With me most of what was done when I was participating in mainstream classes, I was unaware of until years later. I did have speech therapy until high school,and a few years of adaptive P.E, both in small groups or one on one along with a Individualized Education Program meeting each year. Each thing up until Special Ed classes starting in Middle school were things that I was pulled out of class for. So I still participated in regular P.E and it wasn't too obvious that I was getting help with either thing, although it's always been pretty obvious that I have a speech impediment, especially in Elementary school.

One thing that should be done with anyone with a shunt is that is either young or not be able to recognize their shunt malfunction symptoms is to have someone who knows what they are to look after the person. This includes parents,teachers or any other care taker. I didn't know that they were, and for years every time is was brought up I didn't know what they meant by it. Some did a better job than others and in some cases a lot better of a job, but with most it feels good now that they made a point to do that for me. Thankfully nothing major ever came up and except for the shunt placement as a toddler I had a surgery free childhood.

Another thing was that I couldn't play contact sports because if I got hurt it might have damaged my shunt. It might not sound fair to some people, but it was the one thing that my neurosurgeon told my parents I shouldn't do. I wasn't interested in playing sports anyway because of other physical limitations caused by Hydrocephalus. I learned a few years ago that many kids were left out completely out of P.E and had to sit out everyday. Most of these people were born a decade or two before me, and they were the first generation of kids to be born with Hydrocephalus to have survivors who could function, due to the invention of the modern day shunt. But there are some that are closer to my age who still had to sit out. My P.E teacher never had me sit out, instead she made rules that everyone had to follow that allowed me to play football, dodge-ball etc etc. The few times the activity was something that I wasn't supposed to do she made it a option for others to sit out too so I wouldn't be alone. If it something I needed help with due to physical limitations or not having depth perception when it came to gymnastics, I was it was offered help or given it without option.

 The one thing that was done that I was hadn't been done, was when she (or the school) had been participate in the track and field day at one of the high schools in the district. They didn't explain to me what was going on at all, and neither did my parents or they wouldn't have let it happen. They had me participate in a run with the more severely disabled kids. I don't mean to offend anyone, but there's a lot more I'm capable of than some others with disabilities. At least in high school the reason I stayed in Special Education classes was because of problems not getting into habits, and organizational problems. If it wasn't for done I would have been taken out of those classes my Junior year. It really hurt being compared to people with more severe disabilities in that way now. It hurts a lot more when I get treated that way now, but that was a major part in realizing what people think of me.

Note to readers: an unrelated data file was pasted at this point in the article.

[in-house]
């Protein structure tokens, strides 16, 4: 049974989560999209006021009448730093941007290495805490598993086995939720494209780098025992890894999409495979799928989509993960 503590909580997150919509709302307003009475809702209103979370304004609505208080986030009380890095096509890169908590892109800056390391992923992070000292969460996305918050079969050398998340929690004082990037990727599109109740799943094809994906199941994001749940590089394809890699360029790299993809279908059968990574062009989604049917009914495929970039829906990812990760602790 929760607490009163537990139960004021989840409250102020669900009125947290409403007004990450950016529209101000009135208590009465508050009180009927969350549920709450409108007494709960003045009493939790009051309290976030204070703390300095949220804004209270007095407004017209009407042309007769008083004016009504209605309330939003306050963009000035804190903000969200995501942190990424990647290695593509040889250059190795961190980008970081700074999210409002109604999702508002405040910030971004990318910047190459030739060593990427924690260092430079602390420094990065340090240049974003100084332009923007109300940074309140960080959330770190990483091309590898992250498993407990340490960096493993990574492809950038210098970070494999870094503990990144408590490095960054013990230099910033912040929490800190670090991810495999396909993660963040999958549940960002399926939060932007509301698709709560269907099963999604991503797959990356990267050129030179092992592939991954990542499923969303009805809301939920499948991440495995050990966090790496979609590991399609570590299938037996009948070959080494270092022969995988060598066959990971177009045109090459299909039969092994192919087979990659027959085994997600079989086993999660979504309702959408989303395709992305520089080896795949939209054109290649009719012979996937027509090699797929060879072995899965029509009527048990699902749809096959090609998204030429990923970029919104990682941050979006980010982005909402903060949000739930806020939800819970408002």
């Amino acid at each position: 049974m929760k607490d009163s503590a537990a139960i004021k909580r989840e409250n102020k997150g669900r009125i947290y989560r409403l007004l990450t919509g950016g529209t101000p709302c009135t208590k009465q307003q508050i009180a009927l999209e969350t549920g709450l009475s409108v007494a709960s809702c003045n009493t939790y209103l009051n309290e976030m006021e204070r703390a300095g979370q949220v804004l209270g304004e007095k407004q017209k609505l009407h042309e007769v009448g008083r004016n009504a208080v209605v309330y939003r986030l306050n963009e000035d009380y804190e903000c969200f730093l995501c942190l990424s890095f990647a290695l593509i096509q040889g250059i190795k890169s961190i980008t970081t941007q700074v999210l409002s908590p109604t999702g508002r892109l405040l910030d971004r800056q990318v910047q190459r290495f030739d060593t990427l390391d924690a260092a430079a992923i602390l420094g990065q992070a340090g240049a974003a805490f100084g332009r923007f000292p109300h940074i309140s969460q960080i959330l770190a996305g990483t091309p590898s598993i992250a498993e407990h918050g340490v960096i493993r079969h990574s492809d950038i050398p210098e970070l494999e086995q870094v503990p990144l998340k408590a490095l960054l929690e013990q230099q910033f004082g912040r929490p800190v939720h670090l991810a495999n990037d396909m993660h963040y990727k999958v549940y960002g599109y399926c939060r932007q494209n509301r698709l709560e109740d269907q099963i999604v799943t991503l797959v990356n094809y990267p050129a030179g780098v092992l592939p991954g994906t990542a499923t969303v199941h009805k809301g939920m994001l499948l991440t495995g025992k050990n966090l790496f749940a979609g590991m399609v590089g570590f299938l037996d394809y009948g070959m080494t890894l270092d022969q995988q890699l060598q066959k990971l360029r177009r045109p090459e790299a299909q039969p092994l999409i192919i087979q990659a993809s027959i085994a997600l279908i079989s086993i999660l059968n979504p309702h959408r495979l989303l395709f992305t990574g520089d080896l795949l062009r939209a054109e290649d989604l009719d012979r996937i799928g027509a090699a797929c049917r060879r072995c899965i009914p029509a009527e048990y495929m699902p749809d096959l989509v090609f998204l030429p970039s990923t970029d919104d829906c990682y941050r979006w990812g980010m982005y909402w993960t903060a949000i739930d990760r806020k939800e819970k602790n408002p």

I'll love to talk more about this subject either on social media or by e-mail. It's the same with other topics, but this is one of the subjects I would like to talk about again in the near future using other people's experiences. Thanks for reading.

Pediatric Hydrocephalus Foundation

 http://www.hydrocephaluskids.org/wordpress/

 



 




Friday, August 9, 2013

How I found out I have no sense of direction..

Some of the effects of Hydrocephalus are spatial, which means relating to space. This includes poor hand eye coordination and balance issues. But it also makes us directionally challenged. We tend to have a hard time telling where North,South,East and West are. I understand that there are many other people without Hydro with this problem. But it's something that just happens to be a lot more common with us. You also may disagree, and I understand if you. However it's not something that I would consider fact without legit sources.

I have plenty of stories that has to do with me getting lost, including getting lost on my friend's street every single time I attempt to walk to his house after knowing him for 16 years. The one I'm gonna talk about is my first one, and the one that is definitely talked about the most. I may have gotten lost before on a field trip before this if I remember right. But we were indoors and as soon as they realized I was gone they went and found me pretty fast, even if it seemed like a long time to me at the time. This was also the school year I discovered how easily I could lose school supplies and jackets.

It was three days into the school year, and it was my teacher's first year teaching. I don't remember who it was but a classmate asked me if I could walk her home. She didn't know that I had to wait for my mom, and as far as I know she still doesn't know. I'm sure she lived close to the school, probably right behind the school. I lived across the street from the school so I figured that as long as I could find the school again I would be fine. I remember starting to walk the wrong direction at one point because I remember walking past the neighborhood park and then turning back around when I realized going the wrong way. Considering where they ended up finding me, I know that I must have started walking the right way but then I missed my turn. After they realized I had left the campus alone my Principal and one of the teachers went to go find me. They found me walking down a street that goes along the side of school but I had gotten about half a block down the street after missing my turn. I was walking toward a main street. I'm not sure what would have happened at that point,but I know I would have at least attempted to changed direction again.

Back at the school I decided not to tell them why I left. I would rather get myself into even more trouble, then get her in trouble for it too. I told my parents about why I left the campus a few years ago but if anyone that was involved in it is reading this,it's probably the first time they've found out why. The result was not being able to walk home alone for the rest of Elementary school, or at least for most of it. It's something that I usually bring up once in a while, and apparently it's something that my teacher at that year brings up very often. Thanks for reading :)

http://www.ifglobal.org/en/hydrocephalus/living-with-hydrocephalus

http://www.sbhi.ie/learning-teaching.html

http://www.hydroassoc.org/docs/A_Teachers_Guide_to_Hydrocephalus.pdf